The ability to delineate the boundaries of an emerging technology is central to obtaining an understanding of the technology’s research paths and commercialization prospects. Nowhere is this more relevant than in the case of nanotechnology (hereafter identified as “nano”) given its current rapid growth and multidisciplinary nature. (Under the rubric of nanotechnology, we also include nanoscience and nanoengineering.) Past efforts have utilized several strategies, including simple term search for the prefix nano, complex lexical and citation-based approaches, and bootstrapping techniques. This research introduces a modularized Boolean approach to defining nanotechnology which has been applied to several research and patenting databases. We explain our approach to downloading and cleaning data, and report initial results. Comparisons of this approach with other nanotechnology search formulations are presented. Implications for search strategy development and profiling of the nanotechnology field are discussed.
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Here, we follow the definition developed by the US National Nanotechnology Initiative (NNI) which defines nanotechnology as “encompassing the science, engineering, and technology related to the understanding and control of matter at the length scale of approximately 1–100 nanometers.” Importantly, NNI adds that “nanotechnology is not merely working with matter at the nanoscale, but also research and development of materials, devices and systems that have novel properties and functions due to their nanoscale dimensions and components” (PCAST 2005).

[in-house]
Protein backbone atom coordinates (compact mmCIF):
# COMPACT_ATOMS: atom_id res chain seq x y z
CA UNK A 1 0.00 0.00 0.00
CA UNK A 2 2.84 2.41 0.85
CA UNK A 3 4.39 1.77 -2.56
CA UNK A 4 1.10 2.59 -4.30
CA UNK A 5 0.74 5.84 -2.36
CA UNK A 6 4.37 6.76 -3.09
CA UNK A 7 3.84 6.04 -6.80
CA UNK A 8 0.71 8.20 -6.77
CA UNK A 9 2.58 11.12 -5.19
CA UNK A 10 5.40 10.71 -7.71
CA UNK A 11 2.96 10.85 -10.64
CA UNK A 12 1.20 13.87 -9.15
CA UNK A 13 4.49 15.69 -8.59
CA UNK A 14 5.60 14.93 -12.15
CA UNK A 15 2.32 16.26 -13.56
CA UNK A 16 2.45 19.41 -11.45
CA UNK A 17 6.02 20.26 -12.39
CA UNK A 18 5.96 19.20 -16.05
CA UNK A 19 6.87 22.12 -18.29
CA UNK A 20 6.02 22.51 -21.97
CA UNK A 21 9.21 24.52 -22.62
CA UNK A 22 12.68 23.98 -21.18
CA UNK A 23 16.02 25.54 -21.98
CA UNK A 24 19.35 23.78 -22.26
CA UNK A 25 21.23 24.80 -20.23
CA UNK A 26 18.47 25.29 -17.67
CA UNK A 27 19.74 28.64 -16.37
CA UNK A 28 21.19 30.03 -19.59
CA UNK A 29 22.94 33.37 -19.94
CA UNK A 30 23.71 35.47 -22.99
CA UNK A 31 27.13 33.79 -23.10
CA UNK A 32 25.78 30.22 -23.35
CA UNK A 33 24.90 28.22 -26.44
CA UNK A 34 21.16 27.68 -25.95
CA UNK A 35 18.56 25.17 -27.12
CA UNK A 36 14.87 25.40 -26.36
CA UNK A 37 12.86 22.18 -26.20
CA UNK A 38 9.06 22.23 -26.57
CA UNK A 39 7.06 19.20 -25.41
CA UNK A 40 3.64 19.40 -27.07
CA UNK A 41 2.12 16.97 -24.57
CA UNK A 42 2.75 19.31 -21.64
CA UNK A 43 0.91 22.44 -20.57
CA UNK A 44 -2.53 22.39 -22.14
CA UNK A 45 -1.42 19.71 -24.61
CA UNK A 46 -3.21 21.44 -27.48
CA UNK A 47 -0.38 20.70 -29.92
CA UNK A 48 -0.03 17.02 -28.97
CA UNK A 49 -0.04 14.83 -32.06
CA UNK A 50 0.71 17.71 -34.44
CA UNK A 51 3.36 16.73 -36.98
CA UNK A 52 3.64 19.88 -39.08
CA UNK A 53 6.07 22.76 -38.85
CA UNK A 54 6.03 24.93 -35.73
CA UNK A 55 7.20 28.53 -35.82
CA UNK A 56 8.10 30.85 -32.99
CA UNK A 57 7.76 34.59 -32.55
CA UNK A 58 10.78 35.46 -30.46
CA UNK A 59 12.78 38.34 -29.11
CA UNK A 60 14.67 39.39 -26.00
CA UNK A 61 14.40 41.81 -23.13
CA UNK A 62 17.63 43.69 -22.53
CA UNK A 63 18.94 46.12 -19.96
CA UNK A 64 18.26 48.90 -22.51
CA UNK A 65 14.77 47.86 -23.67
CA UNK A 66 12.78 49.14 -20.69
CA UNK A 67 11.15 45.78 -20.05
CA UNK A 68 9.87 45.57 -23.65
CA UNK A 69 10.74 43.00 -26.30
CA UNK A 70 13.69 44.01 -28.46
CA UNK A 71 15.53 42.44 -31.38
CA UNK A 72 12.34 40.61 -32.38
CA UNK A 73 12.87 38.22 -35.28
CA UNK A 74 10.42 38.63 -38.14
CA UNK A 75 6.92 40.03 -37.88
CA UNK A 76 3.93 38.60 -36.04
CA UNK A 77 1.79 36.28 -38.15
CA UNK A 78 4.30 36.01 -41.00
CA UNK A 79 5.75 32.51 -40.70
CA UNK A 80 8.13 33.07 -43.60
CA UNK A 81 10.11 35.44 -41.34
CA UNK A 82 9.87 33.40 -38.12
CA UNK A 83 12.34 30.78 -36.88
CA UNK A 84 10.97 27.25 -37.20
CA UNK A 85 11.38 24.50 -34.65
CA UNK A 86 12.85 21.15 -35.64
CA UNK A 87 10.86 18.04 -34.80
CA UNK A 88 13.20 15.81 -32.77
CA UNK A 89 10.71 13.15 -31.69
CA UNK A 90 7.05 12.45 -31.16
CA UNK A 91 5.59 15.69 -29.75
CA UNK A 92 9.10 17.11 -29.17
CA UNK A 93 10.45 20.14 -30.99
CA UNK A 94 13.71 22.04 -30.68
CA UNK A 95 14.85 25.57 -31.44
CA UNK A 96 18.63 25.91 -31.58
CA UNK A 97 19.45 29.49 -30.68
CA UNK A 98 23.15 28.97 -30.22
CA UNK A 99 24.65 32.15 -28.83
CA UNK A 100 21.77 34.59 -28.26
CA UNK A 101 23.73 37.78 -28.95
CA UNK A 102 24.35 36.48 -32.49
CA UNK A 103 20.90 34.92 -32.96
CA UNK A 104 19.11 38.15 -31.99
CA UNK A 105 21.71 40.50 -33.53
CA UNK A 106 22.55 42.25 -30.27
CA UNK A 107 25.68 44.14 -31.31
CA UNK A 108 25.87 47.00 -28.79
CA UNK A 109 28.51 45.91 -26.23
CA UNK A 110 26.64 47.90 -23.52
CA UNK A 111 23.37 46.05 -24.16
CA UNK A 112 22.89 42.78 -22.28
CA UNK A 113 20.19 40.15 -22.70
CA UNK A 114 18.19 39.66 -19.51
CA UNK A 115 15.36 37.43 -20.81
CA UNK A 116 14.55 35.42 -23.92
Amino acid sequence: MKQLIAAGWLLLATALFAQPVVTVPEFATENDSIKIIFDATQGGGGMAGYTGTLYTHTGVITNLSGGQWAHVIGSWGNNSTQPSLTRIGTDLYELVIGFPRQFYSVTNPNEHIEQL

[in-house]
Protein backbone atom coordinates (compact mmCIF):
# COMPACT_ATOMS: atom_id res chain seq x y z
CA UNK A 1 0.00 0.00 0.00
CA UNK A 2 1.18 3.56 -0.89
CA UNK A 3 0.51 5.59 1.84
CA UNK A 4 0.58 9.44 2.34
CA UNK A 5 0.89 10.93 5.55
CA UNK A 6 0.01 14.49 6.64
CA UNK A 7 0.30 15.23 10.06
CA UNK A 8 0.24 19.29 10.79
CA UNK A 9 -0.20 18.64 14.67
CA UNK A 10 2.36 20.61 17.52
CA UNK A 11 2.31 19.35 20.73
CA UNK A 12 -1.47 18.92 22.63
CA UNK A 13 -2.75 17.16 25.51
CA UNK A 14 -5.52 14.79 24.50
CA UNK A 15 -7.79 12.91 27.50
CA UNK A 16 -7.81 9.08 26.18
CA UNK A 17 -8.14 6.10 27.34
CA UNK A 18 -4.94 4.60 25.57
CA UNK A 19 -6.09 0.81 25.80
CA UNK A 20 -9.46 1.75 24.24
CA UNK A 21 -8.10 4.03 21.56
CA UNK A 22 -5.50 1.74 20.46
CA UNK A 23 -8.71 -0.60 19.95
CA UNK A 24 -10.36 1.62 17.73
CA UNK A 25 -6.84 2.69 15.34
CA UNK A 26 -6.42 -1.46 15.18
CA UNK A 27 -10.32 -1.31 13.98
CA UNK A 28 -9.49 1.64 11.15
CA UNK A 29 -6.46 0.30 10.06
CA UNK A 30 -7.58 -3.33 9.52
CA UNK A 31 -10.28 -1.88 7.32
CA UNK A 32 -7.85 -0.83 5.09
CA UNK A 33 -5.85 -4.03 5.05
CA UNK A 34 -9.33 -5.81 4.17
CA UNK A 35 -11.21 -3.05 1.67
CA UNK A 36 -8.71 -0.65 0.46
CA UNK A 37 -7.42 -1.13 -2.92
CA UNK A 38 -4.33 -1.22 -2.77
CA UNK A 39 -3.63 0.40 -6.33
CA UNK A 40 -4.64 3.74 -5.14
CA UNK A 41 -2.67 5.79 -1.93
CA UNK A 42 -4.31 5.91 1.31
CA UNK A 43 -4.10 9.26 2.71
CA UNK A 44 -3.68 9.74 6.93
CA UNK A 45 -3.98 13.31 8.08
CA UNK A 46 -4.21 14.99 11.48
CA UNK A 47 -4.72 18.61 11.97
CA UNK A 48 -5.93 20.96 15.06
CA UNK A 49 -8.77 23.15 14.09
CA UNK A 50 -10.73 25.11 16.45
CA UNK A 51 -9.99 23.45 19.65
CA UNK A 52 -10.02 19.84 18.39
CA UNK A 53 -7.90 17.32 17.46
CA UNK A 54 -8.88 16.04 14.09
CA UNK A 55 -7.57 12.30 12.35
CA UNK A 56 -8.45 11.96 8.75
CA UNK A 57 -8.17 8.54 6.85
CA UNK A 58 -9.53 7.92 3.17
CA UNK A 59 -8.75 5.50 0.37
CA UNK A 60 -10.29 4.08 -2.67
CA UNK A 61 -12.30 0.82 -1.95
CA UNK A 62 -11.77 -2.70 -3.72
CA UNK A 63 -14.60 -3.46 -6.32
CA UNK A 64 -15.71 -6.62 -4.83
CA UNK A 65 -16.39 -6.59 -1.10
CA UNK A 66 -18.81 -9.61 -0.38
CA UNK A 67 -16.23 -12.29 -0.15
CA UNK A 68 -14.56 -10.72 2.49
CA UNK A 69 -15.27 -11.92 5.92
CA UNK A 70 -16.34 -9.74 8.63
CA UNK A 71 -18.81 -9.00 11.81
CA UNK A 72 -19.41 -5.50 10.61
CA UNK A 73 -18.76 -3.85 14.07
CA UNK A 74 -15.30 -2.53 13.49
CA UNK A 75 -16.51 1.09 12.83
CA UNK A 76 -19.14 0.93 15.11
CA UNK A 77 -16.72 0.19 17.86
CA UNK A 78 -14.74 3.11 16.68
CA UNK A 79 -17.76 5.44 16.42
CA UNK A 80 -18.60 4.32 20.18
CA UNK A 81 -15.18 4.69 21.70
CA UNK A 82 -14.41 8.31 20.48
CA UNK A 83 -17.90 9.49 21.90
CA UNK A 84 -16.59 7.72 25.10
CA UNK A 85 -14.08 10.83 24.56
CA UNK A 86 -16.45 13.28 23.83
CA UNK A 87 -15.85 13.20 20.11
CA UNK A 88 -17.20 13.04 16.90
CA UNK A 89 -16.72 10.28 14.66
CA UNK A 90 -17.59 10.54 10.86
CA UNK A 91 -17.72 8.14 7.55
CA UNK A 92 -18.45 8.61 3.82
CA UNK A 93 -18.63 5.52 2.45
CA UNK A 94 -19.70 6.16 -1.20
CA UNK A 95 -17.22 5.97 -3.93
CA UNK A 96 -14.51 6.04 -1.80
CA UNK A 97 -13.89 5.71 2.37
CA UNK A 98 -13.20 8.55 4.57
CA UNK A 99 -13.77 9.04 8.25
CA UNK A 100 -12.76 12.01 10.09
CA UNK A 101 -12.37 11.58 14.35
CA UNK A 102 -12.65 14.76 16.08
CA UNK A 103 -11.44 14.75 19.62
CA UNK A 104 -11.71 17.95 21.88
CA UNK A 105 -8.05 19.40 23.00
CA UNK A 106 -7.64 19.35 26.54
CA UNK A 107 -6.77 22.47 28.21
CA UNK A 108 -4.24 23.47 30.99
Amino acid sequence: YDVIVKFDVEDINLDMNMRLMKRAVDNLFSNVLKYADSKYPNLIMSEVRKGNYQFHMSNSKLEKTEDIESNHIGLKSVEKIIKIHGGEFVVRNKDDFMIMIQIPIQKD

The CREA project involved researchers from the Fraunhofer Institute for Systems and Innovations Research (Fhg-ISI), Germany, the Technology Policy and Assessment Center at Georgia Institute of Technology (USA), and Science and Technology Policy Research (SPRU) at Sussex University, UK, with sponsorship from the European Union’s program in New and Emerging Science and Technologies (NEST), see Heinze et al. (2007).
Prior to determining our search strategy, we consulted with others in the nanotechnology research community. In December 2005, we participated in a conference call involving members of the UCLA Nanobank team, CNS-ASU, CNS-UCSB, and other nano projects to discuss nano search strategies and information sharing. We also initiated contacts with Duke University (Giannela) and the European Union PRIME network (Mangematin) to share ideas and, potentially, to share nano information. We also interact on an ongoing basis with Georgia Tech colleague Stuart Graham, who is working on a UCLA-Harvard nano project, primarily focusing on nanopatenting.
Modifications of this search string for the EI Village databases (INSPEC and Compendex) are available on request.
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Significant research assistance in search definition and database development was provided by Li Tang, Sharyn Finney, Pratik Mehta and Luke McCloud. Rich Kolar developed and generated the patent searches and databases. This research was undertaken at Georgia Tech with support by the Center for Nanotechnology in Society at Arizona State University (CNS-ASU), funded by the National Science Foundation (Award No. 0531194), and support by the National Partnership for Managing Upstream Innovation: The Case of Nanoscience and Technology (North Carolina State University; Award No. EEC-0438684). The findings and observations contained in this paper are those of the authors and do not necessarily reflect the views of the National Science Foundation.
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Porter, A.L., Youtie, J., Shapira, P. et al. Refining search terms for nanotechnology. J Nanopart Res 10, 715–728 (2008). https://doi.org/10.1007/s11051-007-9266-y
- Bibliometric analysis
- Nanoscience and engineering
- Nanotechnology publication
- Research profiling
- Search strategies